[Editors’ note: This review appeared in our April 2020 issue, but was held for publication online until indoor dining resumed.]
While chameleons protect themselves by blending into their environments, they can also fire up color when the situation calls for it. At Café Chameleon in Bloomingdale, executive chef Bryan Gregg metaphorically does a bit of both, to strong effect. His deftly executed food can certainly soothe, but its strong suit is stimulation.
Consider his short-rib ravioli. The beef in this entrée is placed like a thatch on top of three oversize ravioli, which are filled with a mélange of roasted chestnuts, ricotta, Parmigiano-Reggiano, basil, parsley and chives in a black-truffle butter sauce. The meat, braised 18 hours in a red wine-and-herb stock with fat and marrow, is luscious. Gregg rightly calls the dish “luxurious but unpretentious.”
Café Chameleon’s whimsical name refers to bands of color-shifting lights set in the recessed ceiling of the dining room. These are less intrusive than they may sound, though the effect doesn’t quite fit with the formal architecture of the room, the Van Gogh reproductions on the walls, and the round-backed, Louis XIV–ish chairs (which are comfortably upholstered).
The Civitano family opened the restaurant in February 2019. Dominic, the father, runs a construction company. When the kids were growing up, the family would often travel with him to the dog shows in which he entered his purebreds.
“No matter where, we’d find the best restaurant,” says son Trey, 28, now Café Chameleon’s general manager. A visit to Daniel Boulud’s Manhattan restaurant, Daniel, when Trey was 10 made a lasting impression. “I knew I was looking at restaurant perfection,” Trey says. “I remember thinking, Maybe some day.”
In its first five months, Café Chameleon went through two head chefs. Then Gregg was hired. “I realized pretty fast this could work for me,” says the chef. “There’s a lot of trust and a lot of freedom here. It’s a great fit.”
Gregg, 43, grew up in Chatham, where “big family dinners were our best times.” After culinary school, he eventually became an executive chef at Michael Anthony’s in Jersey City. In 2013, he opened his own place in Montclair, the Southern-influenced Escape, which earned favorable reviews, but closed in 2016. Gregg represented the Garden State at the 2015 Great American Seafood Cook Off in New Orleans, where he won an event at the Seafood Showdown.
Gregg calls his menu “micro-seasonal, changing with whatever Mother Nature comes up with.” He adds, “I love it when diners ask what the daily specials are, but the truth is, the whole menu is a special.” Even Gregg’s bread and butter change regularly; I relished his crusty fennel rolls with garlic butter, and on another visit, his black-sesame biscuits with sea-salt butter.
Appetizers always include a soup, such as butternut squash or roasted pear with rye croutons, and a salad, such as a recent tangle of baby mustard greens, watercress and arugula with pickled summer squash, roasted peanuts, and Oregon blue cheese. A pork-belly starter was smoky, meaty and crisp, with just enough luxurious fat. Steak tartare, made from in-house dry-aged New York strip, had its umami bass note balanced by pickled onions and lightly fermented local black-trumpet mushrooms. It was topped with the perfect complement, almond-and-butter crisps.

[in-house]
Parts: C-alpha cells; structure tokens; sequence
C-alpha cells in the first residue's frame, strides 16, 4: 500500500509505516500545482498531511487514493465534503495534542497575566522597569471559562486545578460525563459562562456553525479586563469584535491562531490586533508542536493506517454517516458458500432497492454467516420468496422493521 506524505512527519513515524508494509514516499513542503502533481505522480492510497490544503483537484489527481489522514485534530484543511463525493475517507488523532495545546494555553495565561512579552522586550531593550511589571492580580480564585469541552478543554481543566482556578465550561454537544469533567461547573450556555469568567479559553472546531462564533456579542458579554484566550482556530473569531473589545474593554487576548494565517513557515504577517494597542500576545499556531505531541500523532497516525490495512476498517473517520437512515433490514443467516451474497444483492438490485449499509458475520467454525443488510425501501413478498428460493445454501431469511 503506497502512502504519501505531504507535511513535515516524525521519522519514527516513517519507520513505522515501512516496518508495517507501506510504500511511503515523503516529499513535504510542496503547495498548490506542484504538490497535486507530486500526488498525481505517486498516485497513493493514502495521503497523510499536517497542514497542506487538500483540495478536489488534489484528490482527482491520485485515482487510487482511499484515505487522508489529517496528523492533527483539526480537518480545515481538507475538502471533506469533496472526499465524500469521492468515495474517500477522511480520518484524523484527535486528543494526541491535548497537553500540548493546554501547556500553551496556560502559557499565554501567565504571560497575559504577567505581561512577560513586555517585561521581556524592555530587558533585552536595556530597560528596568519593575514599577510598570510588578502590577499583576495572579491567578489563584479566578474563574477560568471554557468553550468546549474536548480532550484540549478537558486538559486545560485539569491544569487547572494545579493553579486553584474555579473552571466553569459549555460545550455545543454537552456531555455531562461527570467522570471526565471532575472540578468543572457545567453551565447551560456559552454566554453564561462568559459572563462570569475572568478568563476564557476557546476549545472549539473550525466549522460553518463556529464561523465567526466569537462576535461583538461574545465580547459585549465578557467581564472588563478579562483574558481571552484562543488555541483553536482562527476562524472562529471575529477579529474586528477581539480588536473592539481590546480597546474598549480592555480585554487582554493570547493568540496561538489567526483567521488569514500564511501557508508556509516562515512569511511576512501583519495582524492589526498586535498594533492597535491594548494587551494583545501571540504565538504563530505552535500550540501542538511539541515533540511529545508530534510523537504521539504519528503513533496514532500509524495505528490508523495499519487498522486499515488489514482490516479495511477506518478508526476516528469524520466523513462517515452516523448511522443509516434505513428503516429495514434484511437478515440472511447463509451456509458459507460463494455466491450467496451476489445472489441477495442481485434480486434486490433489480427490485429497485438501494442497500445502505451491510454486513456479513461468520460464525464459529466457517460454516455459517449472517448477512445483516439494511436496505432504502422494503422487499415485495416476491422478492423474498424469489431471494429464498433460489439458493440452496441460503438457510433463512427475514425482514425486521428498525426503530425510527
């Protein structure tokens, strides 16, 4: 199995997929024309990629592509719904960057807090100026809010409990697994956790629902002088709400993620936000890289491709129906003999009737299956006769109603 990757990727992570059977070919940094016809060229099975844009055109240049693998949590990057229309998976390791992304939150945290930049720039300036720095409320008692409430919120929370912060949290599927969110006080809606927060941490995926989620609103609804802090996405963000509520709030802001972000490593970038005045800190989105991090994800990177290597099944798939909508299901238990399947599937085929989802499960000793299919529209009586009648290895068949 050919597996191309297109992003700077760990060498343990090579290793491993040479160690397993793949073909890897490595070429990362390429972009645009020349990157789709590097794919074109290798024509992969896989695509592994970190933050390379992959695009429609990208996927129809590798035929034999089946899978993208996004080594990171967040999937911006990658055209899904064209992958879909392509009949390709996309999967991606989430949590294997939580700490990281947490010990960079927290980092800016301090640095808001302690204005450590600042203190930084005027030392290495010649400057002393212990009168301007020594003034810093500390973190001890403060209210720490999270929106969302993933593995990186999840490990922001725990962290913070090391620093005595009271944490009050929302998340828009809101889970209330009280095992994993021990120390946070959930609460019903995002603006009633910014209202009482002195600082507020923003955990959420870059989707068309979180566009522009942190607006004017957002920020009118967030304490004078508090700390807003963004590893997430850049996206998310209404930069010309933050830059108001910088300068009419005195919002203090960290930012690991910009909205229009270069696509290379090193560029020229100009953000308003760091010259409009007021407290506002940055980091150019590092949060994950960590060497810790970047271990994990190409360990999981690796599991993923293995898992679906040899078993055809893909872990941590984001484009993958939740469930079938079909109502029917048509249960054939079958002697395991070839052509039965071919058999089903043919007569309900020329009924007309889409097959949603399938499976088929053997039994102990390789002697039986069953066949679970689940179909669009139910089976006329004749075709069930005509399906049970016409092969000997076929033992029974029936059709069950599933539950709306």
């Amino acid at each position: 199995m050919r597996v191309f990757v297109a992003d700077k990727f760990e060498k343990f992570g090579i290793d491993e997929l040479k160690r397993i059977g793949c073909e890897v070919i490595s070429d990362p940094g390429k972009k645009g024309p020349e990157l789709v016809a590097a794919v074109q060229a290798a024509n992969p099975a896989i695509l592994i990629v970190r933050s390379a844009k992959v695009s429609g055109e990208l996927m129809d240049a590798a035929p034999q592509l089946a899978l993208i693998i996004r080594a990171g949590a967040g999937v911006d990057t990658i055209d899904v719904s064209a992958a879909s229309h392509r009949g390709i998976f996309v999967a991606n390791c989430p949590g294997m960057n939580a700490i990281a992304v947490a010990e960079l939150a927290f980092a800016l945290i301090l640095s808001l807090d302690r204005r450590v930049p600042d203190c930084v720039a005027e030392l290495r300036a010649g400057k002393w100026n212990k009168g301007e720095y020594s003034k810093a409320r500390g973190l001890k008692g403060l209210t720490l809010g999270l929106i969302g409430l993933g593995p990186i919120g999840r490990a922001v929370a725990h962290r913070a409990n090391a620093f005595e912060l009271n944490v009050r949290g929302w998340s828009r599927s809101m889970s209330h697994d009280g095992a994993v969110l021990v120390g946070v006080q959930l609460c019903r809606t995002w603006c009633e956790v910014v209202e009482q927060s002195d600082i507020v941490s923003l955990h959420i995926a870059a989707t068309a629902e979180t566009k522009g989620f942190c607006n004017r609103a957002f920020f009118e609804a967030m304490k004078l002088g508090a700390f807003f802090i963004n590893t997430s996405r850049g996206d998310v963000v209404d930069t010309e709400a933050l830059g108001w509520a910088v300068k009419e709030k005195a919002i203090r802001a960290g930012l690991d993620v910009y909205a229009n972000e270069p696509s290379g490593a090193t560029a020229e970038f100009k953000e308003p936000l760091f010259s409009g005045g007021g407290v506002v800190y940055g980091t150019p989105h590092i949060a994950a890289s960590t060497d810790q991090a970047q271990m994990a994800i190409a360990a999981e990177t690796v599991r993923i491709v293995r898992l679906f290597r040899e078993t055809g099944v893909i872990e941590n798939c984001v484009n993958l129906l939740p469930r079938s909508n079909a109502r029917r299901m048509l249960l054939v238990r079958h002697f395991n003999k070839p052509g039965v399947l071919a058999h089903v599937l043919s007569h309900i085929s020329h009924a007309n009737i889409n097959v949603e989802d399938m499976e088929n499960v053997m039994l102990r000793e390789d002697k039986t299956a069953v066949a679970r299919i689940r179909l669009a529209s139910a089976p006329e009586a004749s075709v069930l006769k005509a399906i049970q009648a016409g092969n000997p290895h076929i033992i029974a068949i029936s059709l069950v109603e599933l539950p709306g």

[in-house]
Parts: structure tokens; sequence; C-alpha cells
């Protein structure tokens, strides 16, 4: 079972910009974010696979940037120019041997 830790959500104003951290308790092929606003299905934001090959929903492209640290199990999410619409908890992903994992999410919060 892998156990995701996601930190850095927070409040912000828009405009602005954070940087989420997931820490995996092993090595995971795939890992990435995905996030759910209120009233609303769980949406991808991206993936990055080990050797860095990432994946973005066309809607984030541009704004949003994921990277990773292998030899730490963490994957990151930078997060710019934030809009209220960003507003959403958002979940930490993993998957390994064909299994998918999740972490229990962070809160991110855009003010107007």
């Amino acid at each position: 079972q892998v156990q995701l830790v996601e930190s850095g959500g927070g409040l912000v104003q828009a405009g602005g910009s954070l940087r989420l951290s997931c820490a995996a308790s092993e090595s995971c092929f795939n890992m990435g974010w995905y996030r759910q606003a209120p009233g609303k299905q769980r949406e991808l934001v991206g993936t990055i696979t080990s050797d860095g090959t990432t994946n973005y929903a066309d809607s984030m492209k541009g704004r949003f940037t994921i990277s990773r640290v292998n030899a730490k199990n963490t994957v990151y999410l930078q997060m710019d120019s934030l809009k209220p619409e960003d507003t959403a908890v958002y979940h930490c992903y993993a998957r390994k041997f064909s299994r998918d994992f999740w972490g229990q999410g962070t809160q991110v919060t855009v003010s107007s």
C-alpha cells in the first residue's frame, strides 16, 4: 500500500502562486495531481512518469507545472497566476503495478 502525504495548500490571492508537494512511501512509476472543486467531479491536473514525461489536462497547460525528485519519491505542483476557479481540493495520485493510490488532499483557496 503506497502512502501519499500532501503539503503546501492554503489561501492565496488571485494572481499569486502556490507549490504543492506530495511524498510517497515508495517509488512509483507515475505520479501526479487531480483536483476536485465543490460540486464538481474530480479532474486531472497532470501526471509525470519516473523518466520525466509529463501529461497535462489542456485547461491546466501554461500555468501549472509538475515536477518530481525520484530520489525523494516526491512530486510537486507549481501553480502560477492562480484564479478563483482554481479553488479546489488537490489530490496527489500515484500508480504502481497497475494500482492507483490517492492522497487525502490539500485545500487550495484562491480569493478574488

The most popular appetizer is the octopus. The tender poached tentacle is glazed with sweet-hot satsuma orange and chili oil, sprinkled with Marcona almond bits, and grilled over applewood chips. It’s dazzling and delicious. But Gregg’s most indulgent starter is his whopping, perfectly pan-seared foie gras with persimmon purée, chili-marinated local honeycomb, and a smattering of sweet, nutty granola.
Among entrées, terrific roast chicken, from Goffle Farms in Wyckoff, was served with pumpkin polenta in a sauce peppery with house-made ’nduja, the spreadable pork sausage. Equally good were Barnegat Bay scallops seared with butter, thyme and tarragon, served with acorn squash and oyster mushrooms braised in seafood stock.
Angus Prime sirloin gains beefiness and lush texture from 28–32 days of dry aging in-house. Ours was served sliced, with a creamy sauce made with potato and braised onions. Gregg also dry ages pork chops, lending the demure white meat a novel brawniness. With the chop came a wonderful hunk of pork belly and a mound of winningly pudding-textured creamed spinach. My favorite side was Gregg’s sensational truffle fries, showered with microplaned black truffles and ready for dipping in a bowl of delectable roasted-garlic aioli.
Gregg makes all the desserts. His Jersey apple turnover, aromatic with cinnamon, nutmeg and anise, resembles an empanada and incorporates bourbon pecans, crumbly walnut streusel and house-made vanilla ice cream. The caramel citrus tart finely balances sweet and tart, and the bar-shaped sweet potato pavé comes with spiced Chantilly vanilla whipped cream and a freshly fried churro. Only the warm Valrhona chocolate cake missed the spot, being dry. No matter. Though the LED colors in the ceiling change to no particular effect, Gregg’s cooking manages to change engagingly while remaining consistently excellent.Click here to leave a comment
- Cuisine Type:New American
- Price Range:Expensive
- Price Details:Appetizers, $12–$21; entrées, $18–$36; sides, $8; desserts, $8–$9
- Ambience:Odd mix of formal and informal, but with quite comfortable chairs
- Service:Welcoming and well paced
- Wine list:Full bar, reasonably priced wine list